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Bastards is a booklet game (A6 in the physical version) with the author's take on what they call "Dragon Games".

It is based on d20 rolls under 3d6 stats (Strength, Dexterity, Wisdom) and over an opponent's Hit Dice rating or Armour Class in combat. Advantage and Disadvantage, is used; examples include weapons conveying Advantage and Disadvantage on Reaction rolls due to reputation.

The game uses relatively low hit points (your character might be able to take two hits it seems in combat) but also a pretty generous temporary refresh and all health is restored by a rest period. It feels relatively deadly in the reading but probably a bit more satisfying than games based on "Into the Odd".

The interesting ideas


Your starting hit points determine your class. Roll 1 HP and you're a wizard, roll 6 HP and your a barbarian. Each class has some special abilities but the thief and assassin could do with a few more options to help differentiate players rolling the same score.


Luck can be spent to essentially add narration to benefit your character or as a save against undesirable outcomes. After a save Luck reduces by one and you regain it each morning.

I loved this "push your luck" (no pun intended) mechanic and in some ways this could be the bulk of a rules-light system on its own. The more you push the narrative, the more at risk your character becomes. The reset trigger (and I would have been tempted to make the condition when the character awakens rather than morning) puts a limit on the amount of action you can risk in a way that is more satisfying than say spell memorisation or fatigue.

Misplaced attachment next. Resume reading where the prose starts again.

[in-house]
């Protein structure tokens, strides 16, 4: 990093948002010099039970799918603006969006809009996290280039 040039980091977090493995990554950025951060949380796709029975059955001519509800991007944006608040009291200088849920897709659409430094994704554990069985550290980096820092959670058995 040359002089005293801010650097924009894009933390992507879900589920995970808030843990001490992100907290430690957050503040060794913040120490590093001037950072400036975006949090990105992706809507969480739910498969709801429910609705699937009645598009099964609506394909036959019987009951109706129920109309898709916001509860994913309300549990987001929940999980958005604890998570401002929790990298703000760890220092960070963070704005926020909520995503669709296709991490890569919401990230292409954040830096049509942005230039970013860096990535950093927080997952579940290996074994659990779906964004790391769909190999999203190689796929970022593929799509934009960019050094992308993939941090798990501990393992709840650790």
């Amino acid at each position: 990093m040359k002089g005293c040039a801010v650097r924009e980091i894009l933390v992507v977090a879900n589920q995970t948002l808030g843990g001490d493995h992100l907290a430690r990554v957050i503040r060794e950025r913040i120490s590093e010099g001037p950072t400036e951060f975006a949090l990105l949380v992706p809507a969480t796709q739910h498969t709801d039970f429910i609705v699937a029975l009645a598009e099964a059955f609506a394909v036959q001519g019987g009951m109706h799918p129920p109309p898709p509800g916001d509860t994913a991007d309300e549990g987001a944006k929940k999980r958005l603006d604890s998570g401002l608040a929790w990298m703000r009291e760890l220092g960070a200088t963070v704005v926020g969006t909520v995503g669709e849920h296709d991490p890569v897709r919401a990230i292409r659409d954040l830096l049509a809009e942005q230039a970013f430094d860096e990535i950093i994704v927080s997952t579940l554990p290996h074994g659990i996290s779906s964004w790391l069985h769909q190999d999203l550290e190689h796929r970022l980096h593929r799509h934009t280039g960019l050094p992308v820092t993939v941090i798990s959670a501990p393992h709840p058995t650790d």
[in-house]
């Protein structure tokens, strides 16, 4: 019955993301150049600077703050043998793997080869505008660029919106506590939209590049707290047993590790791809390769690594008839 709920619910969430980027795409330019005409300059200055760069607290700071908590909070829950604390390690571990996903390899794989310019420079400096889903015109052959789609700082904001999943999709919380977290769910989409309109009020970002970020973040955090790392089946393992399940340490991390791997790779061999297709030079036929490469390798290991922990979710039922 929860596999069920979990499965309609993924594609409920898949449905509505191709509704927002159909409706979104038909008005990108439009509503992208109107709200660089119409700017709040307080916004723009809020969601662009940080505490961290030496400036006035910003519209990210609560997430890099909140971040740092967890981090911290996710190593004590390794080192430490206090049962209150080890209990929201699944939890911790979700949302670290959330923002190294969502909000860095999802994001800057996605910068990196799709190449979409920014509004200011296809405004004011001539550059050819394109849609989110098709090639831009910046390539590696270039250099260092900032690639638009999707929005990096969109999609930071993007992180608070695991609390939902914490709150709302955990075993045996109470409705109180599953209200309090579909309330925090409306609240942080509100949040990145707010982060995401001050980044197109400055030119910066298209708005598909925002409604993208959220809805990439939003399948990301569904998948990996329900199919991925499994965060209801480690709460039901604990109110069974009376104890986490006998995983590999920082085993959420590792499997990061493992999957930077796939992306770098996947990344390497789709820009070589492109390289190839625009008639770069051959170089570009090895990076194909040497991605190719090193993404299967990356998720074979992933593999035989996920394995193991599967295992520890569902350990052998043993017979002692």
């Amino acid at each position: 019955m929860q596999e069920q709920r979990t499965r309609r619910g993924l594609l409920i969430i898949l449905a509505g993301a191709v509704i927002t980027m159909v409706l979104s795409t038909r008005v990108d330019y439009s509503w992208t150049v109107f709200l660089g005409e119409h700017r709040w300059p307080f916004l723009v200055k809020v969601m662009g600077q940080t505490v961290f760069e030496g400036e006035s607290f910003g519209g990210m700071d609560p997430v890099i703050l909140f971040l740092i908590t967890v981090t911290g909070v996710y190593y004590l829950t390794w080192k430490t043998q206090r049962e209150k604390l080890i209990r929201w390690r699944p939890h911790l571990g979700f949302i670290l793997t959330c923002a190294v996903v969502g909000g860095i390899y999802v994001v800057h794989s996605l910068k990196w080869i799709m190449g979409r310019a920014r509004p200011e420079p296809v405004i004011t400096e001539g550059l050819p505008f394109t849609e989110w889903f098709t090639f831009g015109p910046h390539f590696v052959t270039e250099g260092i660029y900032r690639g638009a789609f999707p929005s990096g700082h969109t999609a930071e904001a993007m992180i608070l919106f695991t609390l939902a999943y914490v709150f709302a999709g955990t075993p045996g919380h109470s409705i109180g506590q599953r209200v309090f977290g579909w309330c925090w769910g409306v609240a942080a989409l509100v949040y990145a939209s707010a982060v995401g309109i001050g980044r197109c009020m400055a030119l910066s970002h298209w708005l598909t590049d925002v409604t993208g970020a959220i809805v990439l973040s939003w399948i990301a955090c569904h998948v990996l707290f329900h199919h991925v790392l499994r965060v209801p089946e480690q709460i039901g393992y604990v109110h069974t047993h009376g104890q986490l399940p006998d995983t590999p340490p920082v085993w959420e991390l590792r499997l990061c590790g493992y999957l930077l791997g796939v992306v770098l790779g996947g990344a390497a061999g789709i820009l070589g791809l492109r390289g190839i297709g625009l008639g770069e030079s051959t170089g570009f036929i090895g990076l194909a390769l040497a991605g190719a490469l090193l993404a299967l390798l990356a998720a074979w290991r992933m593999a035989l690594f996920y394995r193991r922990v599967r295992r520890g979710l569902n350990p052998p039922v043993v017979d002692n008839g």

The more words (the game suggests syllables but gives an example in the more logical words) an item has then the more expensive it is. However how this relates the economy of coins is not clear. I liked the idea of how this could make both mundane and magical modifications easy to model.


Spells are level-less and can be randomly generated, spell slots are related to your Wisdom score and is different from the number of spells you know. Spells duration is standard across all spells and damage is linked to caster level. It feels like a decent balance between mechanics and more freeform interpretation of rules. Spells consist of an Action and an Object, when a character gains a new spell they can create new spells by combining Actions and Objects they know in new ways. I feel this creates a great motive for exploring dangerous and forgotten places which might contain new spells or magical words.

Some of the randomly generated objects are a bit weirdly specific though.


This looks like a decent OSR-inspired set of mini rules but without playing them it's hard to really know what works of doesn't work. The balance between GM interpretation, player-centric mechanics and crunch seems to be well-honed so I'd be interested in giving it a go.


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